Category

Birds
ABOUT THIS YARD Everything you see in this yard, except for three trees and two shrubs, was planted by us “sometime” between 30 years ago when we purchased our home . . . and yesterday.
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Ten years ago, Liz Stanley’s and her partner Lynn Gallagher’s suburban yard was a weedy, turf-grass expanse, complete with invasive buckthorn. With no backgrounds in gardening—and through trial and error—they have slowly transformed their half-acre yard in Bloomington, Minnesota (a suburb of the Twin Cities), into a lush native habitat for pollinators, birds, and other...
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Offering a wide range of native plant foods from the natural habitat in your yard is the best option for bird nutrition, but bird feeders are nonetheless helpful in the winter.
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You may not be aware of the vast role citizen volunteers—people just like you—play in scientific research collaborations.
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Over a decade ago Daniel Schultz listened to a talk given by Doug Tallamy, the author of the book Bringing Nature Home. It turned the way he saw the natural world upside-down. “It was such a shock to learn how little wildlife habitat is left in the United States,” states Daniel.
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As daylight transitions to nighttime “electric daylight,” the cosmos above never fully reveal themselves to most of us. According to the article, The End of Night, in the digital journal, aeon, “More than 60 per cent of the world, and fully 99 per cent of the U.S. and Europe, lives under a yellowy sky polluted...
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Goldfinch on meadow blazing star (Liatris ligulistylis). Many areas in the Twin Cities are located within an Important Bird Area (IBA). The goal of an IBA, according to the National Audubon Society, is to ensure the survival of wild bird populations through the identification and protection of their most important habitats. (photo credit: Travis Bono)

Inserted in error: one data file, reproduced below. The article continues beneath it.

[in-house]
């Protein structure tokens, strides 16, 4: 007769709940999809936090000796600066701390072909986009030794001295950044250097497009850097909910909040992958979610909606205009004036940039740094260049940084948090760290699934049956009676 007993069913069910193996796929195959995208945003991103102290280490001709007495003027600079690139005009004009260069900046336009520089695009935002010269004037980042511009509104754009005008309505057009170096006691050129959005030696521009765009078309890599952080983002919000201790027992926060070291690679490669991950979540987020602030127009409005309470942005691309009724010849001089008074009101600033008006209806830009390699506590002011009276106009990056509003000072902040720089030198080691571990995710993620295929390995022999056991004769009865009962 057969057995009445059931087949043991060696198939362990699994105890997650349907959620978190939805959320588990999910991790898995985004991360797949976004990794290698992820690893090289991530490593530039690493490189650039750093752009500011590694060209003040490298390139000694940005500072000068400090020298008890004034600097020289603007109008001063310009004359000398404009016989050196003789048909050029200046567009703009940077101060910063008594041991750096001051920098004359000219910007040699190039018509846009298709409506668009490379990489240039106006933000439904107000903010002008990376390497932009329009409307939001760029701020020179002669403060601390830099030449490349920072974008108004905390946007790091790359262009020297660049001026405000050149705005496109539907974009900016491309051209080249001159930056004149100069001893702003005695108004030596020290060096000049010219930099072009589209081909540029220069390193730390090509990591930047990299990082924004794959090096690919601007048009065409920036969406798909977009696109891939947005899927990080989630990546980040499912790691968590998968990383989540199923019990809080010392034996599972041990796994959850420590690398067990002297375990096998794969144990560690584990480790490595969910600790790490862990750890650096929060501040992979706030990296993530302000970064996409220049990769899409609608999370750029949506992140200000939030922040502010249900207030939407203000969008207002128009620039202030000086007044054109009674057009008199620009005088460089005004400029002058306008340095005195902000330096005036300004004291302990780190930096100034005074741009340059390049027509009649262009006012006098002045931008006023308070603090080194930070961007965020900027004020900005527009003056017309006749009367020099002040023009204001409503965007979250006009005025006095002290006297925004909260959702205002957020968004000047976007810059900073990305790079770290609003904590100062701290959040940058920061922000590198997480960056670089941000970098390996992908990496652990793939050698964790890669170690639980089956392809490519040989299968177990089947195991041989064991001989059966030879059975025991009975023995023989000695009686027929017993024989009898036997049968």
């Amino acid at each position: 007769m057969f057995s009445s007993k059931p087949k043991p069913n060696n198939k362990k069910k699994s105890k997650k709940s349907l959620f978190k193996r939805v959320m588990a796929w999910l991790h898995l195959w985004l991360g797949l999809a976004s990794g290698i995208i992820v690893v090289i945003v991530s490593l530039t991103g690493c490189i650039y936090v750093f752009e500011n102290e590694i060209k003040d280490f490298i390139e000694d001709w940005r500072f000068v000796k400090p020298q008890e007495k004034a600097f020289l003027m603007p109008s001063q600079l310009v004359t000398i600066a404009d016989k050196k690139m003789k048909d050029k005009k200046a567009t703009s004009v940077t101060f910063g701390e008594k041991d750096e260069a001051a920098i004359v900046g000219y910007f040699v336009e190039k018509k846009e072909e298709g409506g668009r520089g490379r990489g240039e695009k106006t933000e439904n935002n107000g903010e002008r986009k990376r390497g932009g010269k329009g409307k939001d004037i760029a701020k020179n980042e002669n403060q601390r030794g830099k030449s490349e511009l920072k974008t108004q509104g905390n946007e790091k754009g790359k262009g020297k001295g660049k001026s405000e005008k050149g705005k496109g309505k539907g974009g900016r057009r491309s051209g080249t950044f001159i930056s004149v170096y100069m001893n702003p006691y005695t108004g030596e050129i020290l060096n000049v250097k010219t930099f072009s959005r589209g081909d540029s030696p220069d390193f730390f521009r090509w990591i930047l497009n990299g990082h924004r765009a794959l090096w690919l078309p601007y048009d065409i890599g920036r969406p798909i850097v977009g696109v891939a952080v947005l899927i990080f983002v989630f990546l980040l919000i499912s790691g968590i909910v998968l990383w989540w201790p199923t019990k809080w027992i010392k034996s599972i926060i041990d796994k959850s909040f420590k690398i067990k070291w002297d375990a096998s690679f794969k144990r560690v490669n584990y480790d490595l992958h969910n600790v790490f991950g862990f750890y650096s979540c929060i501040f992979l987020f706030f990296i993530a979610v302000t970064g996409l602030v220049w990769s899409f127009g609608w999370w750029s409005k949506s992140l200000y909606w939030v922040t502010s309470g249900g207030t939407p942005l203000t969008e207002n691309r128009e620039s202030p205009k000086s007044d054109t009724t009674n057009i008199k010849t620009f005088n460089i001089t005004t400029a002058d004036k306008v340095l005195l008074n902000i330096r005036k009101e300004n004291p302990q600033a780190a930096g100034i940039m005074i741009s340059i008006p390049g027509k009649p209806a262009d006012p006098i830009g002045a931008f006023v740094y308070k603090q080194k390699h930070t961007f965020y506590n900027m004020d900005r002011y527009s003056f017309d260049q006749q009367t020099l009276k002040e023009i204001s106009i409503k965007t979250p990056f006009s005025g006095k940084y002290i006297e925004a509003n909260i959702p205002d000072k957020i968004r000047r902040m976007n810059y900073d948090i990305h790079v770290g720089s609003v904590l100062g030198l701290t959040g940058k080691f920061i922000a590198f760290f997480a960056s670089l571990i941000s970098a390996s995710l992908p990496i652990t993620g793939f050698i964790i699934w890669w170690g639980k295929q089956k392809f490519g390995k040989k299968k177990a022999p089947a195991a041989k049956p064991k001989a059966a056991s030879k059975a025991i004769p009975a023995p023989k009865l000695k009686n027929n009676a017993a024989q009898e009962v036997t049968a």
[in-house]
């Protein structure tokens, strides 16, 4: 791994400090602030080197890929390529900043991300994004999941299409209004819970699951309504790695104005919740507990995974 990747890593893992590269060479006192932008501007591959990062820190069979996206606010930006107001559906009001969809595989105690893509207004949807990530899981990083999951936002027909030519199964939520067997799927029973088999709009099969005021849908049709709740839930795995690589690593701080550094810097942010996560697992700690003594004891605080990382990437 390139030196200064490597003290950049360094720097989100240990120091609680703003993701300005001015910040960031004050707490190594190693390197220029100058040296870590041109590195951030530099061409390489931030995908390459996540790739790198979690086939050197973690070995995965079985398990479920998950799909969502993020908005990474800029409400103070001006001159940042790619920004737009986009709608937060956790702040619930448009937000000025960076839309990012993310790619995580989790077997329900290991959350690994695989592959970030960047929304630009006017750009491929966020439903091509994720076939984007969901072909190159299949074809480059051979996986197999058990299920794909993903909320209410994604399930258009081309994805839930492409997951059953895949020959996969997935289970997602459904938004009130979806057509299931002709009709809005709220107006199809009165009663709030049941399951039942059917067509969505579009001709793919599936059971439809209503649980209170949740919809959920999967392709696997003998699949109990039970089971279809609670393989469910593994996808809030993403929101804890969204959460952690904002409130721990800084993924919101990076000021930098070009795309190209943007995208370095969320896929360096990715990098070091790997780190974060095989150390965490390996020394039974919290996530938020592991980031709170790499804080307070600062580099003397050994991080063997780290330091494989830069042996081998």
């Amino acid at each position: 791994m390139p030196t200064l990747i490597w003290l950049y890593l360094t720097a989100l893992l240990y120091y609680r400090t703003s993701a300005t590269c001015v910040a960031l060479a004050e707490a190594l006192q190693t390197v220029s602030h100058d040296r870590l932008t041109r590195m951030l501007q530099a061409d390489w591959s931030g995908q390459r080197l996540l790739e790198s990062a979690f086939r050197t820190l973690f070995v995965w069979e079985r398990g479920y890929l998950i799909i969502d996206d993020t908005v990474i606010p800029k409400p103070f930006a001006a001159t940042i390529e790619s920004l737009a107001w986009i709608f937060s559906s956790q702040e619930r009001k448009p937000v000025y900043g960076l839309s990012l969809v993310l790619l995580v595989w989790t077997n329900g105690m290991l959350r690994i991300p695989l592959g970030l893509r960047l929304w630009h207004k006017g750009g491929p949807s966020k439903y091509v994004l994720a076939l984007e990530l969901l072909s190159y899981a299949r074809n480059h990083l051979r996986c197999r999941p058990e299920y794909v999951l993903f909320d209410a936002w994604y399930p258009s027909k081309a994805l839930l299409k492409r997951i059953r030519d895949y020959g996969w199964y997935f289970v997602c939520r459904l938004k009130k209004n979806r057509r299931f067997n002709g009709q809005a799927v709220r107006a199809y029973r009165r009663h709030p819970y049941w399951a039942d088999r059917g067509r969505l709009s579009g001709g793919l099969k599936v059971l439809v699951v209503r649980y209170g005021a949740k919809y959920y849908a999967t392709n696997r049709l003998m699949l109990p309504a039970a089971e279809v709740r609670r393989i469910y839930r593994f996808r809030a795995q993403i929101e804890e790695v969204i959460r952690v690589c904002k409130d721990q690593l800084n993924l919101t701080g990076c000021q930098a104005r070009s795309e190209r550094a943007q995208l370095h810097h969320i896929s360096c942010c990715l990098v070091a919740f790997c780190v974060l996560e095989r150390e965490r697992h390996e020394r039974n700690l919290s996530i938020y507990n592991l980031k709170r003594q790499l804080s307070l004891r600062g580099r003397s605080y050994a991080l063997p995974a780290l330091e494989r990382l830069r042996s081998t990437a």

Living Next Door to the Avian Superhighway Those who live near rivers in our metro area are fortunate to live alongside one of the world’s most amazing bird migratory routes: The Mississippi Flyway. Every year, over 325 bird species migrate from their breeding grounds in Canada to their wintering grounds in the Gulf of Mexico,...
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After World War II, suburbs sprang up across America. These new landscapes often included Chinese and European ornamental flowers, trees, and shrubs that were (and still are) available at local garden centers. Unfortunately, because these plants came from afar, they contributed very little to local foodwebs. The backbone of all foodwebs is native plants. Think...
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